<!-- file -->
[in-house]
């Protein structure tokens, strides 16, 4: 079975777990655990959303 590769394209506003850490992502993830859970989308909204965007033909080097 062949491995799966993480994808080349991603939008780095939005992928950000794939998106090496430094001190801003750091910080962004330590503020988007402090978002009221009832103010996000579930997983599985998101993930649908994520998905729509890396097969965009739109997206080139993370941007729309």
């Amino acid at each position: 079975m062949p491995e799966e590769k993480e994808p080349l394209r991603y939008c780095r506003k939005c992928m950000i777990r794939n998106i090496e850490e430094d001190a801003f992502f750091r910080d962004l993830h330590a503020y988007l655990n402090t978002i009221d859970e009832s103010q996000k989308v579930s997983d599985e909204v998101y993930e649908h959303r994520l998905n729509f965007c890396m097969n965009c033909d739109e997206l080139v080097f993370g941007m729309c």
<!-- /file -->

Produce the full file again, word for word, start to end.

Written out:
[in-house]
């Protein structure tokens, strides 16, 4: 079975777990655990959303 590769394209506003850490992502993830859970989308909204965007033909080097 062949491995799966993480994808080349991603939008780095939005992928950000794939998106090496430094001190801003750091910080962004330590503020988007402090978002009221009832103010996000579930997983599985998101993930649908994520998905729509890396097969965009739109997206080139993370941007729309």
């Amino acid at each position: 079975m062949p491995e799966e590769k993480e994808p080349l394209r991603y939008c780095r506003k939005c992928m950000i777990r794939n998106i090496e850490e430094d001190a801003f992502f750091r910080d962004l993830h330590a503020y988007l655990n402090t978002i009221d859970e009832s103010q996000k989308v579930s997983d599985e909204v998101y993930e649908h959303r994520l998905n729509f965007c890396m097969n965009c033909d739109e997206l080139v080097f993370g941007m729309c």